We are standing in the constituencies in these areas and across Scotland as part of our campaign to end austerity. We will consider the manifestos of those other socialist and left organisations who are standing on the regional lists before deciding whether we can recommend a vote for them. We will never advocate a vote for a party or a candidate who will vote for cuts budgets.
Scottish TUSC candidates will stand for election pledging to live on the average wage of a skilled worker.
Scottish TUSC candidates for the 2016 Holyrood elections will:
● Oppose all austerity cuts implemented by whichever party, or parties, form the next Scottish government
● Demand that the Scottish government and Scottish local authorities refuse to pass on cuts from Westminster and instead use their powers to set no-cuts budgets that defend jobs and public services in Scotland.
● Actively seek to build a mass campaign of opposition to cuts. Demand a return of the over £3 billion stolen from public services since 2010 to allow the reversing of the effects of austerity.
The participating organisations of Scottish TUSC – Rail Maritime and Transport (RMT) trade union in Scotland, Socialist Party Scotland and the Socialist Workers Party - all supported a Yes vote in the 2014 independence referendum. In addition, leading trade unionists who support TUSC in Scotland also backed a Yes vote. The massive support that was and is being given to independence, in particular by young people, was a clear indication that the public is sick of austerity and desperate for change. A concerted fightback against austerity would be well supported by yes supporters and could make independence more likely.
Scottish TUSC supports the immediate transfer of the powers of Devo Max to the Scottish parliament, including full powers in areas such as the minimum wage, all welfare benefits and pensions, employment, corporation tax, anti-union legislation and powers over the economy, which would allow the Scottish parliament to bring key sectors of the economy into public ownership and also campaigns for a second referendum on Scottish independence.
Adrian Cruden reviews “Economics After Capitalism: A Guide To The Ruins And A Road To The Future” by Derek Wall, 2015 Pluto Press (ISBN 978-0-7453-3507-0); 174 pages
In the days before the Green Party of England & Wales decided to have a leader, we elected Principal Speakers instead. Dr Derek Wall was one of them. Now the Party’s International Co-ordinator, he teaches political economy at Goldsmiths, University of London. He has emerged as a key thinker in the global ecosocialist movement – a growing body of thinking that combines socialism and ecology, holding that a fair society is impossible without environmental sustainability and that justice is not only for this generation and our species, but for all epochs and all the creatures that share our world. True to its democratic objectives, ecosocialism is purposefully anarchic, organic and constantly evolving, anticipating and responding to the ever new challenges our world faces, yet consistently underpinned by positive values of inclusion, equity - and even optimism. If it can be argued to be an ideology, it is of a distinctly non-dogmatic form.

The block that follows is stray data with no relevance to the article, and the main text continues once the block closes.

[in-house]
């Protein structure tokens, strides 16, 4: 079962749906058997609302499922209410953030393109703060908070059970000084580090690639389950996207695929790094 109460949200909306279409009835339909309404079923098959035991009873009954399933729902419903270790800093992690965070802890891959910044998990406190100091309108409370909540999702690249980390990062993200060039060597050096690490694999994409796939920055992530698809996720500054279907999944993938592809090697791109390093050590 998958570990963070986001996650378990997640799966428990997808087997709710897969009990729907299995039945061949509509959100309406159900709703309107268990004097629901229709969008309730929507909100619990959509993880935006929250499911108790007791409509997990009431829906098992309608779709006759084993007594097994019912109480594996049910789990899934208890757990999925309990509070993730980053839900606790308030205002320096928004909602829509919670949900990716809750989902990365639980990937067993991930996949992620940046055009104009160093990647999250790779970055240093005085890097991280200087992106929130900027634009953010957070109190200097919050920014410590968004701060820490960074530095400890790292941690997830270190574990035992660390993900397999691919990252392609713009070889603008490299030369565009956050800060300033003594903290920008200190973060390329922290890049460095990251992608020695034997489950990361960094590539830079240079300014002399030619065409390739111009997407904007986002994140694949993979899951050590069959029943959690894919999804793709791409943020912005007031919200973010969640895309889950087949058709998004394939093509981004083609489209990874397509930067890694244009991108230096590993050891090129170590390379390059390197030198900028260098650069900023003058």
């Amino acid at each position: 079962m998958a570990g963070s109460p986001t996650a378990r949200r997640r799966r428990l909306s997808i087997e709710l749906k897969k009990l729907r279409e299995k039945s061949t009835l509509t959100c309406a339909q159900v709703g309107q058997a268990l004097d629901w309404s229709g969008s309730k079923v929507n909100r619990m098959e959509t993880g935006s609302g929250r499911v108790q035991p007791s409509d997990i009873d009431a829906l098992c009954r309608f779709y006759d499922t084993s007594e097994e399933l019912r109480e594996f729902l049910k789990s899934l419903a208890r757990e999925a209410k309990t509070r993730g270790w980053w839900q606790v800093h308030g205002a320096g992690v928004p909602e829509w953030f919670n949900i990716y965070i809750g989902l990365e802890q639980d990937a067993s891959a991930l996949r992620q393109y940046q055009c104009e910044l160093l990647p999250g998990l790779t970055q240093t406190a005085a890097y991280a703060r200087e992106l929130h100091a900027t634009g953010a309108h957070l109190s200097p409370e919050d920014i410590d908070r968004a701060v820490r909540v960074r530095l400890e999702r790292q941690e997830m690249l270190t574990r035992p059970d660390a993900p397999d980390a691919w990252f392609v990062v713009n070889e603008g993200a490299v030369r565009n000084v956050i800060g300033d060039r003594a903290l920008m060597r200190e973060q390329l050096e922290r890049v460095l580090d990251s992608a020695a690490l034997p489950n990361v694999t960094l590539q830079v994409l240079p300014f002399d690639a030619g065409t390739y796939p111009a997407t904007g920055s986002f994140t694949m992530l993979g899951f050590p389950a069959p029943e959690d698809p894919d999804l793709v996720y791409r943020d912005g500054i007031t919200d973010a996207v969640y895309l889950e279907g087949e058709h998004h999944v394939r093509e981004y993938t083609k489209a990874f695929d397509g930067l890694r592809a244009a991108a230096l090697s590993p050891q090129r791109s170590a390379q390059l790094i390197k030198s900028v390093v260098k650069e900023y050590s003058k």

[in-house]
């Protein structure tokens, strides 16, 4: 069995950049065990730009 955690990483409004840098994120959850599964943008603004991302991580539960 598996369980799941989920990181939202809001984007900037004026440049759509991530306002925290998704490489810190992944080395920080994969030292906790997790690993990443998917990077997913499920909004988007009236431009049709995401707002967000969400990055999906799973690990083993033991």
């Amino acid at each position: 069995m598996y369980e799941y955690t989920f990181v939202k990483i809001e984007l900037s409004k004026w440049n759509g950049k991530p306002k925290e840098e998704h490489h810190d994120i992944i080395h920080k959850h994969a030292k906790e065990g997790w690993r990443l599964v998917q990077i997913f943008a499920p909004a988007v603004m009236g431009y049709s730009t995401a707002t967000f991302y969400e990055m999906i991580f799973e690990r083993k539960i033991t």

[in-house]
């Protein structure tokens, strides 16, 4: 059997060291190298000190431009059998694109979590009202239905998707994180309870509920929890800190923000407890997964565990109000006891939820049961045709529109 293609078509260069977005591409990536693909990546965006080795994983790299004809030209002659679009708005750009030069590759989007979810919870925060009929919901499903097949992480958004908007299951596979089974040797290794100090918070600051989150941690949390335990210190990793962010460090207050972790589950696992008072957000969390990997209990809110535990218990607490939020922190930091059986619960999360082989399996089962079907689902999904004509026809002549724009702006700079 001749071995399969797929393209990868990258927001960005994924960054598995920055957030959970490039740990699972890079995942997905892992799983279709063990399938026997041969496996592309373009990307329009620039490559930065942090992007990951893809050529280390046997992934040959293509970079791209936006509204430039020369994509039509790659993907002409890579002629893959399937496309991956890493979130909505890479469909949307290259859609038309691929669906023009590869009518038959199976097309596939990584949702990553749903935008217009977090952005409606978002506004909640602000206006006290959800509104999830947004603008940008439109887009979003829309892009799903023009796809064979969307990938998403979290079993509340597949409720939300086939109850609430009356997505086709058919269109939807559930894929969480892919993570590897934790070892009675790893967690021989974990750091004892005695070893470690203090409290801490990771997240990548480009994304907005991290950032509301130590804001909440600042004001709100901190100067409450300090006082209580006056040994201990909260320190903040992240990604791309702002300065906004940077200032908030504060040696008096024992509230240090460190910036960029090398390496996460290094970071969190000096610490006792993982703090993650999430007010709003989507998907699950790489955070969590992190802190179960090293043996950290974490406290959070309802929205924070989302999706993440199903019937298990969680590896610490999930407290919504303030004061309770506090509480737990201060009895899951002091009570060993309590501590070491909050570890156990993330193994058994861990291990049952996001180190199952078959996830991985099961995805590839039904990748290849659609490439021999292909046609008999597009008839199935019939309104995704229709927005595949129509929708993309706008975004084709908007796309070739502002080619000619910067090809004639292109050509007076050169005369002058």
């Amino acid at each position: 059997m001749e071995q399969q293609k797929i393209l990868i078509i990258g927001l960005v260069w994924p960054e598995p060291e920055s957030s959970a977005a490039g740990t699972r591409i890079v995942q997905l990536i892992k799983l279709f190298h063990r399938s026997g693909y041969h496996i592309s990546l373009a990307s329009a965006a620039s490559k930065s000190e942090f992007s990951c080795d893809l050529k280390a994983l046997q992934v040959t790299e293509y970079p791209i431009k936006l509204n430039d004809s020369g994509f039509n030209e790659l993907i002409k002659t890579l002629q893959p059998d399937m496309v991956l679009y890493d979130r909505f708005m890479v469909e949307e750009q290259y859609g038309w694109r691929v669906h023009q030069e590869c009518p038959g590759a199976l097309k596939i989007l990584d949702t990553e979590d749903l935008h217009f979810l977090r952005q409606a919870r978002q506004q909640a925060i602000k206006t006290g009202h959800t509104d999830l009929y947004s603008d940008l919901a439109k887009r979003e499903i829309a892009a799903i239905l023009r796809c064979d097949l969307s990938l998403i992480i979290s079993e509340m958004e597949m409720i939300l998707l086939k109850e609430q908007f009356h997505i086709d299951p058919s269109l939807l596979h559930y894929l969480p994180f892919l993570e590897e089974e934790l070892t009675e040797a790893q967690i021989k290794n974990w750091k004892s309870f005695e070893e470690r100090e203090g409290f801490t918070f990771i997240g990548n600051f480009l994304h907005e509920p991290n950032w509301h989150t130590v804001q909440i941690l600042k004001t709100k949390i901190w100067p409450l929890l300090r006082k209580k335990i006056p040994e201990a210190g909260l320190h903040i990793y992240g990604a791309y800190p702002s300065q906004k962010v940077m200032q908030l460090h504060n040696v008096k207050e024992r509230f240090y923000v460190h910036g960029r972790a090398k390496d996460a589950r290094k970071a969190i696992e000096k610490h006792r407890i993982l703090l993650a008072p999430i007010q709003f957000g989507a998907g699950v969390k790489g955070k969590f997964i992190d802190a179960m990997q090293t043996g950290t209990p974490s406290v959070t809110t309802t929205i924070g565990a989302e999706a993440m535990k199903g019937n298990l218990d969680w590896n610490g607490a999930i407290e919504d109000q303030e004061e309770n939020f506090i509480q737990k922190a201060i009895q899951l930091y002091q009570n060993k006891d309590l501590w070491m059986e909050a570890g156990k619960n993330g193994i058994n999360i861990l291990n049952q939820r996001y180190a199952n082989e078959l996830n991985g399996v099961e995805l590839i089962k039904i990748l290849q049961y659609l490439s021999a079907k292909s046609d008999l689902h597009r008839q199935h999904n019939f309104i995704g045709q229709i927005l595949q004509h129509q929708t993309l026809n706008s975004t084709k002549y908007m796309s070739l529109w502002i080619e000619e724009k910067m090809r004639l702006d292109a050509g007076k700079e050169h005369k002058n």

Wall captured the emergence of this proactive philosophy in his 2010 book, “The Rise of the Green Left”, which tracked the development of the ecosocialist movement’s thinking and action. He drew on writings such as Nobel Laureate Elinor Ostrom’s work, and the 2009 Belem Declaration, of which Wall was a signatory, and which sets out the broad objectives of the ecosocialist movement. Alongside this, he documented on the ground campaigning and implementation of its ideas, often by indigenous communities. Latin America in particular was and remains a centre of ecosocialist practice, especially in the rejection of multinational “investment” pitched at despoiling natural resources and displacing long established communities and ways of life. More recently, inspired by the social ecology of American radical Murray Bookchin and echoing the anarcho-syndicalist initiatives during the Spanish Civil War, the Syrian Kurds have boldly adopted a form of ecosocialism termed “democratic confederalism” for their nascent state of Rojava, on the very frontline of the Syrian conflict.
Ecosocialist thinking can be traced back to the dawn of the industrial age. Even then, many writers including Goethe in his Faust identified the threat of industrial capitalism to people and planet, while radicals in the Romanticist movement and the utopian socialists often referenced the essential indivisibility of humans from a wider, all-embracing Natural World. But perhaps less well known is Karl Marx’s commitment to socialism with a distinctly green hue, and this is one important foundation point in Wall’s new book, “Economics After Capitalism: A Guide To The Ruins And a Road to the Future”, published late last year.